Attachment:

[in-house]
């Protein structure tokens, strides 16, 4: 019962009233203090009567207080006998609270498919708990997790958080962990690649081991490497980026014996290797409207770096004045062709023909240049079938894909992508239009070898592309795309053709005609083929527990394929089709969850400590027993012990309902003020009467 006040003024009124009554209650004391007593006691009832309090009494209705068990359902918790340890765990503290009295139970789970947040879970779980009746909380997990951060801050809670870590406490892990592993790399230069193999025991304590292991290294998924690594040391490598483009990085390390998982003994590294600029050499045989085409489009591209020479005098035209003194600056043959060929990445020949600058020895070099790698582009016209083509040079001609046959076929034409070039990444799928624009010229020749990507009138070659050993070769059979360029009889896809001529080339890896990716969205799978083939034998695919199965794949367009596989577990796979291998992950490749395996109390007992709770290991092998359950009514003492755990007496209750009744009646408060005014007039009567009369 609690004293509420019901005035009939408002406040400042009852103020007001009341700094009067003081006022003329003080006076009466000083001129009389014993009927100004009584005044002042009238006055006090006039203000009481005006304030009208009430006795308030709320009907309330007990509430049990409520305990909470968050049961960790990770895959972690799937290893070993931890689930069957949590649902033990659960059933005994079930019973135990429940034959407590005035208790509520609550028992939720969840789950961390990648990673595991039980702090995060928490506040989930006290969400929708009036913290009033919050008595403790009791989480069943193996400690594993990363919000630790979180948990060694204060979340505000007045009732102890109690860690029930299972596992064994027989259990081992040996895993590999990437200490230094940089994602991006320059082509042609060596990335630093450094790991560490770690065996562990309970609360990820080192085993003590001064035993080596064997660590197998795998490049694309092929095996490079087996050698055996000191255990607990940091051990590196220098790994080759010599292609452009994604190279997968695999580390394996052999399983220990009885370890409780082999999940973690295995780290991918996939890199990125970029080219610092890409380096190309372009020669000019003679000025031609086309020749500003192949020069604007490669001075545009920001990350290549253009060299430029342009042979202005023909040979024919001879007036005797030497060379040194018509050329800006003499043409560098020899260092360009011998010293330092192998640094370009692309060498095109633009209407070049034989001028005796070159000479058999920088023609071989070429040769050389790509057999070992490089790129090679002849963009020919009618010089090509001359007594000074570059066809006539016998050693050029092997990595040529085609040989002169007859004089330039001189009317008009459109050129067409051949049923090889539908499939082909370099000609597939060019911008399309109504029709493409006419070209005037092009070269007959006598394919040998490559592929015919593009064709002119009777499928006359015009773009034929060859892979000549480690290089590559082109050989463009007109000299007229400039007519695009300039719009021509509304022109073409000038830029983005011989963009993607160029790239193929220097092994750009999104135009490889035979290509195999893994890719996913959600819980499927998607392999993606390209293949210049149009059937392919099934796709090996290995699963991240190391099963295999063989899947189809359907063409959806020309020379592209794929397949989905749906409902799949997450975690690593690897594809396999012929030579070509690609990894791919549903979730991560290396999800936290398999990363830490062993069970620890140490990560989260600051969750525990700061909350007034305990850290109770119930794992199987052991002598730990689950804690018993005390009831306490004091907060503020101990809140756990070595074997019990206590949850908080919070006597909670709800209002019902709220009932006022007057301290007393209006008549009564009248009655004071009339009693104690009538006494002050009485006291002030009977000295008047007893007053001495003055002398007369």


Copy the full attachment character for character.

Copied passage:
[in-house]
């Protein structure tokens, strides 16, 4: 019962009233203090009567207080006998609270498919708990997790958080962990690649081991490497980026014996290797409207770096004045062709023909240049079938894909992508239009070898592309795309053709005609083929527990394929089709969850400590027993012990309902003020009467 006040003024009124009554209650004391007593006691009832309090009494209705068990359902918790340890765990503290009295139970789970947040879970779980009746909380997990951060801050809670870590406490892990592993790399230069193999025991304590292991290294998924690594040391490598483009990085390390998982003994590294600029050499045989085409489009591209020479005098035209003194600056043959060929990445020949600058020895070099790698582009016209083509040079001609046959076929034409070039990444799928624009010229020749990507009138070659050993070769059979360029009889896809001529080339890896990716969205799978083939034998695919199965794949367009596989577990796979291998992950490749395996109390007992709770290991092998359950009514003492755990007496209750009744009646408060005014007039009567009369 609690004293509420019901005035009939408002406040400042009852103020007001009341700094009067003081006022003329003080006076009466000083001129009389014993009927100004009584005044002042009238006055006090006039203000009481005006304030009208009430006795308030709320009907309330007990509430049990409520305990909470968050049961960790990770895959972690799937290893070993931890689930069957949590649902033990659960059933005994079930019973135990429940034959407590005035208790509520609550028992939720969840789950961390990648990673595991039980702090995060928490506040989930006290969400929708009036913290009033919050008595403790009791989480069943193996400690594993990363919000630790979180948990060694204060979340505000007045009732102890109690860690029930299972596992064994027989259990081992040996895993590999990437200490230094940089994602991006320059082509042609060596990335630093450094790991560490770690065996562990309970609360990820080192085993003590001064035993080596064997660590197998795998490049694309092929095996490079087996050698055996000191255990607990940091051990590196220098790994080759010599292609452009994604190279997968695999580390394996052999399983220990009885370890409780082999999940973690295995780290991918996939890199990125970029080219610092890409380096190309372009020669000019003679000025031609086309020749500003192949020069604007490669001075545009920001990350290549253009060299430029342009042979202005023909040979024919001879007036005797030497060379040194018509050329800006003499043409560098020899260092360009011998010293330092192998640094370009692309060498095109633009209407070049034989001028005796070159000479058999920088023609071989070429040769050389790509057999070992490089790129090679002849963009020919009618010089090509001359007594000074570059066809006539016998050693050029092997990595040529085609040989002169007859004089330039001189009317008009459109050129067409051949049923090889539908499939082909370099000609597939060019911008399309109504029709493409006419070209005037092009070269007959006598394919040998490559592929015919593009064709002119009777499928006359015009773009034929060859892979000549480690290089590559082109050989463009007109000299007229400039007519695009300039719009021509509304022109073409000038830029983005011989963009993607160029790239193929220097092994750009999104135009490889035979290509195999893994890719996913959600819980499927998607392999993606390209293949210049149009059937392919099934796709090996290995699963991240190391099963295999063989899947189809359907063409959806020309020379592209794929397949989905749906409902799949997450975690690593690897594809396999012929030579070509690609990894791919549903979730991560290396999800936290398999990363830490062993069970620890140490990560989260600051969750525990700061909350007034305990850290109770119930794992199987052991002598730990689950804690018993005390009831306490004091907060503020101990809140756990070595074997019990206590949850908080919070006597909670709800209002019902709220009932006022007057301290007393209006008549009564009248009655004071009339009693104690009538006494002050009485006291002030009977000295008047007893007053001495003055002398007369």